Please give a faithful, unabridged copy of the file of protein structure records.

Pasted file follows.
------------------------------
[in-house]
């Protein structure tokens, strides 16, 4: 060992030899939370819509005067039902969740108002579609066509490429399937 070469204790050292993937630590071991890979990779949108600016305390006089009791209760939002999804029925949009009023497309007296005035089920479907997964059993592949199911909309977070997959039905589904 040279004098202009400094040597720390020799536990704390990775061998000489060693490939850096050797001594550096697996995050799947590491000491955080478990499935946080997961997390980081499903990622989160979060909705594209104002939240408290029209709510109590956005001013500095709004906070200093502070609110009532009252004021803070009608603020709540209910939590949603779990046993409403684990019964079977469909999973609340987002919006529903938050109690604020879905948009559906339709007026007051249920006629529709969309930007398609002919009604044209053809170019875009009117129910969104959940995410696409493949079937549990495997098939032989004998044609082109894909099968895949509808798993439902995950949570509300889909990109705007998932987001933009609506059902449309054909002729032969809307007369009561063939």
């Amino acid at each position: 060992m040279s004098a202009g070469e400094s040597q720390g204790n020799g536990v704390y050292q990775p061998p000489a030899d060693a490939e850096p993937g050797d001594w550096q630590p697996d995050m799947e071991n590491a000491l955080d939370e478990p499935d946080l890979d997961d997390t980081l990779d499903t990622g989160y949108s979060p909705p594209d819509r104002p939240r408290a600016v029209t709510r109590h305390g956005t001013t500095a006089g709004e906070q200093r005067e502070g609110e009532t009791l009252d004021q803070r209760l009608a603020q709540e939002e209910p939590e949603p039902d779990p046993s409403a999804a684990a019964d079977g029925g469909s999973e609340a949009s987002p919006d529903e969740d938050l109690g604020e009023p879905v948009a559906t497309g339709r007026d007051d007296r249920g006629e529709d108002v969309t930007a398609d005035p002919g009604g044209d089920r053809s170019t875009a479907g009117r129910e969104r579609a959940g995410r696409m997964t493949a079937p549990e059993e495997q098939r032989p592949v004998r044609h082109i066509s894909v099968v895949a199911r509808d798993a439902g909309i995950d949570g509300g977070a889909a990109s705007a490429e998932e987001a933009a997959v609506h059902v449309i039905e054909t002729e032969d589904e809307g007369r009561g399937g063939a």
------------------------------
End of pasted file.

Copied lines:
[in-house]
């Protein structure tokens, strides 16, 4: 060992030899939370819509005067039902969740108002579609066509490429399937 070469204790050292993937630590071991890979990779949108600016305390006089009791209760939002999804029925949009009023497309007296005035089920479907997964059993592949199911909309977070997959039905589904 040279004098202009400094040597720390020799536990704390990775061998000489060693490939850096050797001594550096697996995050799947590491000491955080478990499935946080997961997390980081499903990622989160979060909705594209104002939240408290029209709510109590956005001013500095709004906070200093502070609110009532009252004021803070009608603020709540209910939590949603779990046993409403684990019964079977469909999973609340987002919006529903938050109690604020879905948009559906339709007026007051249920006629529709969309930007398609002919009604044209053809170019875009009117129910969104959940995410696409493949079937549990495997098939032989004998044609082109894909099968895949509808798993439902995950949570509300889909990109705007998932987001933009609506059902449309054909002729032969809307007369009561063939």
């Amino acid at each position: 060992m040279s004098a202009g070469e400094s040597q720390g204790n020799g536990v704390y050292q990775p061998p000489a030899d060693a490939e850096p993937g050797d001594w550096q630590p697996d995050m799947e071991n590491a000491l955080d939370e478990p499935d946080l890979d997961d997390t980081l990779d499903t990622g989160y949108s979060p909705p594209d819509r104002p939240r408290a600016v029209t709510r109590h305390g956005t001013t500095a006089g709004e906070q200093r005067e502070g609110e009532t009791l009252d004021q803070r209760l009608a603020q709540e939002e209910p939590e949603p039902d779990p046993s409403a999804a684990a019964d079977g029925g469909s999973e609340a949009s987002p919006d529903e969740d938050l109690g604020e009023p879905v948009a559906t497309g339709r007026d007051d007296r249920g006629e529709d108002v969309t930007a398609d005035p002919g009604g044209d089920r053809s170019t875009a479907g009117r129910e969104r579609a959940g995410r696409m997964t493949a079937p549990e059993e495997q098939r032989p592949v004998r044609h082109i066509s894909v099968v895949a199911r509808d798993a439902g909309i995950d949570g509300g977070a889909a990109s705007a490429e998932e987001a933009a997959v609506h059902v449309i039905e054909t002729e032969d589904e809307g007369r009561g399937g063939a």